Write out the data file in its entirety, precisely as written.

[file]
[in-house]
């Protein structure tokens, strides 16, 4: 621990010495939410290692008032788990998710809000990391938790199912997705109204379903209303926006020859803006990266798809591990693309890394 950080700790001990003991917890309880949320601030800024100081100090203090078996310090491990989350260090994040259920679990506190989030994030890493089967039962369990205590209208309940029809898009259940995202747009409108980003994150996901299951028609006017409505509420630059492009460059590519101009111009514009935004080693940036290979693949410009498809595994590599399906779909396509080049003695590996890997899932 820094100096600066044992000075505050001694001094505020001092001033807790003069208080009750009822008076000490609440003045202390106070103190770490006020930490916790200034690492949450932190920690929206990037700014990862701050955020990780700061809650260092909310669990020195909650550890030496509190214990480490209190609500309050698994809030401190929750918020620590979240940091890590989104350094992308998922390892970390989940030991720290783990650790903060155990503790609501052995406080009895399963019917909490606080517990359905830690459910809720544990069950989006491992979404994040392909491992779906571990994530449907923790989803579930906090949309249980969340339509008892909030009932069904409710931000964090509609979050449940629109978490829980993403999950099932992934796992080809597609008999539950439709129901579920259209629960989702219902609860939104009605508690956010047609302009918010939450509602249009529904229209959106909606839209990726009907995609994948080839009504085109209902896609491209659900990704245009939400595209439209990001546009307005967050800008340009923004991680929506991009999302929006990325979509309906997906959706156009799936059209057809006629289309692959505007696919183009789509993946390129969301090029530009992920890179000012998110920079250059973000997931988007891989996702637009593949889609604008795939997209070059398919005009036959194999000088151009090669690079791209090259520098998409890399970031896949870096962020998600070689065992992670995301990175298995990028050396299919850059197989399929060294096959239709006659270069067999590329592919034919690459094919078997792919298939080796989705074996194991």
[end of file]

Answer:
[in-house]
């Protein structure tokens, strides 16, 4: 621990010495939410290692008032788990998710809000990391938790199912997705109204379903209303926006020859803006990266798809591990693309890394 950080700790001990003991917890309880949320601030800024100081100090203090078996310090491990989350260090994040259920679990506190989030994030890493089967039962369990205590209208309940029809898009259940995202747009409108980003994150996901299951028609006017409505509420630059492009460059590519101009111009514009935004080693940036290979693949410009498809595994590599399906779909396509080049003695590996890997899932 820094100096600066044992000075505050001694001094505020001092001033807790003069208080009750009822008076000490609440003045202390106070103190770490006020930490916790200034690492949450932190920690929206990037700014990862701050955020990780700061809650260092909310669990020195909650550890030496509190214990480490209190609500309050698994809030401190929750918020620590979240940091890590989104350094992308998922390892970390989940030991720290783990650790903060155990503790609501052995406080009895399963019917909490606080517990359905830690459910809720544990069950989006491992979404994040392909491992779906571990994530449907923790989803579930906090949309249980969340339509008892909030009932069904409710931000964090509609979050449940629109978490829980993403999950099932992934796992080809597609008999539950439709129901579920259209629960989702219902609860939104009605508690956010047609302009918010939450509602249009529904229209959106909606839209990726009907995609994948080839009504085109209902896609491209659900990704245009939400595209439209990001546009307005967050800008340009923004991680929506991009999302929006990325979509309906997906959706156009799936059209057809006629289309692959505007696919183009789509993946390129969301090029530009992920890179000012998110920079250059973000997931988007891989996702637009593949889609604008795939997209070059398919005009036959194999000088151009090669690079791209090259520098998409890399970031896949870096962020998600070689065992992670995301990175298995990028050396299919850059197989399929060294096959239709006659270069067999590329592919034919690459094919078997792919298939080796989705074996194991």